Glossophobia – 5 Effective Ways To Overcome The Fear Of Public Speaking

Updated on July 5, 2024

Have you heard the word Glossophobia? Do you have stage fear or the fear of public speaking? In the beginning, many people have stage fear and nervousness. When attending on a stage in public, feeling nervous is normal. But if that nervousness reflects in your body language and expressions, your audience will not appreciate it. This article will help you overcome stage fear and nervousness while delivering presentations or public speaking.

In this article, you will find 5 fast and effective ways on how to overcome stage fear and nervousness to allow you to focus on the topic and deliver great presentations and speeches.

What is Glossophobia?

Glossophobia or speech anxiety is the fear of public speaking. The word glossophobia derives from Greek. Glossa, meaning tongue, and Phobos, fear or dread. Speech is the action of speaking out loud and anxiety is the feeling of worry, tension or concern that manifests when thinking that negative things will occur, and physically by increased blood pressure, sweating and shaking. Thus, speech anxiety is the feeling of worry and physical reactions caused when speaking to others, especially to larger groups.

The causes of Glossophobia are uncertain but explanations include communibiology and the illusion of transparency. Further explanations range from nervousness produced by a lack of preparation to, one of the most common psychiatric disorders, Social anxiety disorder SAD.

Its symptoms vary from physiological changes, mental disruptions, and detrimental speech performance.

There are several ways to overcome Glossophobia, which include preparation and rehearsing, deconstructing your beliefs, engaging in positive self-talk, visualizing your optimal performance, practising mindfulness, breathing exercises, creating an anxiety hierarchy, using virtual reality, computerized coaches and medications such as beta-blockers.

Individuals who suffer from SAD engage in negative visualization and self-talk which halt their attention and ability to stay focused and drain their cognitive power and physical energy. People suffering from SAD believe they are just not good at public speaking, setting a belief as a fact and falling victim to a popular psychological phenomenon known as Self-fulfilling prophecy

Glossophobia Symptoms

The more specific symptoms of speech anxiety can be grouped into three categories: physical, verbal, and non-verbal. Physical symptoms include: shaking, sweating, butterflies in the stomach, dry mouth, and rapid heartbeats. As Garcia-Lopez (2013) has noted, symptoms can include acute hearing, increased heart rate and blood pressure, dilated pupils, increased perspiration and oxygen intake, stiffening of neck/upper back muscles, and dry mouth. Uncontrollable shaking is also common and often occurs prior to the phobia-eliciting stimulus. Verbal symptoms include (but are not limited to) a tense or quivering voice, and vocalized pauses known as vocal fillers or Speech disfluency. Nonverbal symptoms could include going blank during the speech and remaining dependent on note cards.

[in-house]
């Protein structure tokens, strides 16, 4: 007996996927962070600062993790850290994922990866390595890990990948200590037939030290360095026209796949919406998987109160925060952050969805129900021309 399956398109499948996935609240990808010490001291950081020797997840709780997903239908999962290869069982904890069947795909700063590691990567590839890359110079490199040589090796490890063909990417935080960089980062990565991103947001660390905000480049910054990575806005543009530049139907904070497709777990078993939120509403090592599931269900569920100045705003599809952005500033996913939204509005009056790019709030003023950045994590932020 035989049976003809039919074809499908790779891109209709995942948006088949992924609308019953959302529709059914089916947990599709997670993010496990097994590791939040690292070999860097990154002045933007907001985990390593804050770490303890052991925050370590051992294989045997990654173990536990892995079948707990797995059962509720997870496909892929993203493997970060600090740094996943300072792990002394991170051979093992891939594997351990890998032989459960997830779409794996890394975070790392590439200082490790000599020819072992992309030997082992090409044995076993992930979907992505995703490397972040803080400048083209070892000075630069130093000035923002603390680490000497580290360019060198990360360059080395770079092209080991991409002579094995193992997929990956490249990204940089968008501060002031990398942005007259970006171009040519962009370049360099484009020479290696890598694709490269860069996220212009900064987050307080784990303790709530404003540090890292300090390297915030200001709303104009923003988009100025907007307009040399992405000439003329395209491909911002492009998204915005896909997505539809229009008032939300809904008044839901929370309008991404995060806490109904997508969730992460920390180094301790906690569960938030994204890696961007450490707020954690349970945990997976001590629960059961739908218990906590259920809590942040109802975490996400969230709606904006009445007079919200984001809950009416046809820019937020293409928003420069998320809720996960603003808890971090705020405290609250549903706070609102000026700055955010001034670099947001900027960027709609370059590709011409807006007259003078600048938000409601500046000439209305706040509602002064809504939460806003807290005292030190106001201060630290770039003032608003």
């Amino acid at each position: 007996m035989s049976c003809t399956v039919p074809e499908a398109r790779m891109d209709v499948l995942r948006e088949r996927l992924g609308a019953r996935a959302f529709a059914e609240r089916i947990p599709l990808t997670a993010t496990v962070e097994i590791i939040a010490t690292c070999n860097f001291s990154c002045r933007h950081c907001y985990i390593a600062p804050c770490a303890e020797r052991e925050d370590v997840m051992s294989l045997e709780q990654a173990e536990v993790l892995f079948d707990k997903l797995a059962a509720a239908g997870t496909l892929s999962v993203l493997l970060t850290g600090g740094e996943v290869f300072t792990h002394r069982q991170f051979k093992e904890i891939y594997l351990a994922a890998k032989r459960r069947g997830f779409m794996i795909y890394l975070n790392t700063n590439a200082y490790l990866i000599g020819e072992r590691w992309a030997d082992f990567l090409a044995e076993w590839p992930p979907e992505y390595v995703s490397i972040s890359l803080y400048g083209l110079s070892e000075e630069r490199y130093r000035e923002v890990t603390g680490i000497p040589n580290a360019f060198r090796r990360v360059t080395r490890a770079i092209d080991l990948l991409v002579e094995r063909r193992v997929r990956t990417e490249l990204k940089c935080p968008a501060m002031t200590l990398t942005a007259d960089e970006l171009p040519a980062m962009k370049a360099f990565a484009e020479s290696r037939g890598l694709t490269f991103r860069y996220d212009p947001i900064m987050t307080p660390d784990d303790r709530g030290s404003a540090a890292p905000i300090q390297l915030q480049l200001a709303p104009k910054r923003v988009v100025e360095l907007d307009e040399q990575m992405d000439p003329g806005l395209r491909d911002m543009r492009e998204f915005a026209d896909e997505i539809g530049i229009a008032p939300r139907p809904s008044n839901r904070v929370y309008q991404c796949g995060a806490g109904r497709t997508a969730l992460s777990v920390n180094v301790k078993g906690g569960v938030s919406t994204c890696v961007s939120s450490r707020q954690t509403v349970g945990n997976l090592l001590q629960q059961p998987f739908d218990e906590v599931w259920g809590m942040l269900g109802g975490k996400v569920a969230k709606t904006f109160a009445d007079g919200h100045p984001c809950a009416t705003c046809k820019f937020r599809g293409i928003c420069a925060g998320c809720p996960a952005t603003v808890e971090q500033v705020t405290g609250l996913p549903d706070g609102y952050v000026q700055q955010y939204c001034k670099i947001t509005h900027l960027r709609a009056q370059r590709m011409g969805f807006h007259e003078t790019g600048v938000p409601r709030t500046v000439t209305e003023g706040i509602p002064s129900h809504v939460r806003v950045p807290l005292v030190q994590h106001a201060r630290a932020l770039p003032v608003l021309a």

Source: Wikipedia

Read How To Cope With Anxiety And Depression?

According to research, four out of five people face the fear of speaking in public. There is a good chance that most of us have this fear, glossophobia.

Let’s look at some very practical tips that will help you overcome glossophobia, the fear of public speaking.

5 Effective Ways To Overcome Glossophobia

Overcome Glossophobia
Tips To Overcome Glossophobia

1. Calm the Adrenaline rush

The first and most important is to calm the adrenaline rush. Do you know what does this word mean?

Adrenaline, also called epinephrine, is a hormone released by your adrenal glands and some neurons. Adrenaline is also known as the “fight-or-flight hormone.” It’s released in response to a stressful, exciting, dangerous, or threatening situation. and also helps your body react more quickly. It makes the heart beat faster, increases blood flow to the brain and muscles, and stimulates the body to make sugar to use for fuel. When adrenaline is released suddenly, it’s often referred to as an adrenaline rush. Credits: Healthline

When you have the fear to speak in front of many people or on a stage, you feel this nervous energy. You may feel your heart pumping in your chest, your palms getting sweaty. Well, that’s nothing but the adrenaline rush.

If you want to overcome the fear of public speaking you need to know how to control this. You need to know how to comment.

Read Why Should Ignore Baseless Comments And Prove Your Personality?

How do you overcome the adrenal rush?

First of all, you need to understand that feeling the adrenaline rush or being nervous is very normal. Don’t feel like you are going through a negative emotion because it’s normal to feel like that. When you want to make it calm, it is very important that you take a minute-long breath. Why do you have to do this? When your heart is pumping fast in your chest or when your palms are sweaty, you need to calm yourself down. You need to let the oxygen flow in your brain so that you can think clearly and that is going to help you calm the adrenaline rush. So take a minute to just take a long breath.